Home Fire Survival Guide by Rainbow International

Share Article

Recent fires have destroyed many homes throughout the US this summer. Follow these home fire survival tips to ensure safety for your family, pets and property.

News Image
Most house fires happen between 8 p.m. and 8 a.m. This means you are likely to be asleep, making it even more important that you know how to react in order to save yourself and your family.

Fires spread quickly, and there is no time to gather valuables or make a phone call. In a matter of minutes, a fire can become life threatening, and in only five minutes, a residence can be engulfed in flames.

Heat and smoke from fire can be more dangerous than the flames. Inhaling the piping hot air can scorch your lungs. Fire produces poisonous gases that make you disoriented and drowsy. Instead of being awakened by a fire, you may fall into a deeper sleep.

Most house fires happen between 8 p.m. and 8 a.m. This means you are likely to be asleep, making it even more important that you know how to react in order to save yourself and your family since you won’t have much time to plan your escape.

Each year, more than 4,000 Americans die and more than 25,000 are injured in fires, many of which could be prevented. Following these safety precautions and preparing for a possible home fire can dramatically shorten the amount of time it takes to reach safety.

Homes should be outfitted with a smoke and fire alarm. These alarms will alert you to the presence of a fire, giving more time to escape. Homes should have fire extinguishers on hand, and those living in the home should know how to use them. Sleeping with doors closed will help because they can prevent a fire from spreading into the room.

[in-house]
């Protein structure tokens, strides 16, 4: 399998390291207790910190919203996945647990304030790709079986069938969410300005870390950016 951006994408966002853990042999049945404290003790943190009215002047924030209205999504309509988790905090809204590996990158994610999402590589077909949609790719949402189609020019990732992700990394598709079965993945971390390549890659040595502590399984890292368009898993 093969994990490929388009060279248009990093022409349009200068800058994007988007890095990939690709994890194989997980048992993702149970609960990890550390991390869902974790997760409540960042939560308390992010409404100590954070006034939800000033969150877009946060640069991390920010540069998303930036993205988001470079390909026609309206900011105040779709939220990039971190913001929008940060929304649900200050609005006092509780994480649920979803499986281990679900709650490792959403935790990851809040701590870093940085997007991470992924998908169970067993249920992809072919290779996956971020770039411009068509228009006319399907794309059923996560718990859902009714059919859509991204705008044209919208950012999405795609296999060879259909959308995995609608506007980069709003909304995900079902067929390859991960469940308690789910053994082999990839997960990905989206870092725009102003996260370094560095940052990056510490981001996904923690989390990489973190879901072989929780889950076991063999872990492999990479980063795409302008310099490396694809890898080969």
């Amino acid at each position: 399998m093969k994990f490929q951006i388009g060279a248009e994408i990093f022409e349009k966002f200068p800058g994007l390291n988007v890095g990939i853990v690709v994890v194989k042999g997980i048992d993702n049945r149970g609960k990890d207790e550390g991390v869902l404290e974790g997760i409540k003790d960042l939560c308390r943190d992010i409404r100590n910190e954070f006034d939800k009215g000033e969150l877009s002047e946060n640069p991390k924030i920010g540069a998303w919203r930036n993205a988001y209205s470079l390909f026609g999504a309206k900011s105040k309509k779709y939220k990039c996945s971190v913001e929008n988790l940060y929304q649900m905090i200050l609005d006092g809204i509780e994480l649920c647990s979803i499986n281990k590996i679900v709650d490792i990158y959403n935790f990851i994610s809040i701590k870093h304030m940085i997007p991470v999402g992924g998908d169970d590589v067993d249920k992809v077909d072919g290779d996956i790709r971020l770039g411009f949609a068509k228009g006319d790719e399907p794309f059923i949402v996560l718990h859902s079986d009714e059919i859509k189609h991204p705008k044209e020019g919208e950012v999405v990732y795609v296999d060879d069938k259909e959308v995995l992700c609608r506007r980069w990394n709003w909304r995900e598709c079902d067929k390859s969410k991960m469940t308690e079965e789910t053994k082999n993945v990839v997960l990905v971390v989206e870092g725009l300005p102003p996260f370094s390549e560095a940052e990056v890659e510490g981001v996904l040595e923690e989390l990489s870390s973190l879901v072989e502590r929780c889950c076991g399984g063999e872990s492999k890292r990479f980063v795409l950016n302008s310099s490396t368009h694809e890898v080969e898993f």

If you have children, work out an escape plan. Chances are any fire will start while they’re sleeping and you may not have the opportunity to tell them what to do. They need to know what to do, and they’ll only know if they’ve practiced it. Plus, when children panic they look for places to hide, like a closet or under the bed. They need to know how to get out of the house, and how to do it, by crawling to the nearest exit.

Hot doors mean that the fire is nearby and the door should not be opened. Check for heat before touching a door. The best way to do this is to feel the top of the door with the back of your hand, so you don’t burn the palm of your fingers. If the door is hot, don’t open it. Doors can keep out smoke, even more so if you can put a blanket or clothing along the bottom. Head for the window.

Placing stickers on windows to alert firefighters that pets are in a home will help save their lives. Firefighters have the obligation of protecting people and property first, but will save pets if possible. Since animals can become easily confused during an emergency, leashes should always be kept in the same place so they can quickly be located during the rush to evacuate a burning home.

About Rainbow International®:
Established in 1980, Rainbow International is a global franchise organization providing residential and commercial restoration and cleaning services. Recognized by Entrepreneur magazine among its “Franchise 500,” Rainbow International franchisees offer a broad range of damage restoration services (ranging from water, smoke and fire damage to carpet and upholstery cleaning and deodorization) to more than 330 locations worldwide. The new Rapid Structural Drying Network of Rainbow International has established a network of elite water loss mitigation franchises across the United States. Rainbow International is a subsidiary of The Dwyer Group, Inc. For further information or to find the location nearest you, visit http://www.rainbowinternational.com.

Share article on social media or email:

View article via:

Pdf Print

Contact Author

Mandi Clark
Follow us on
Visit website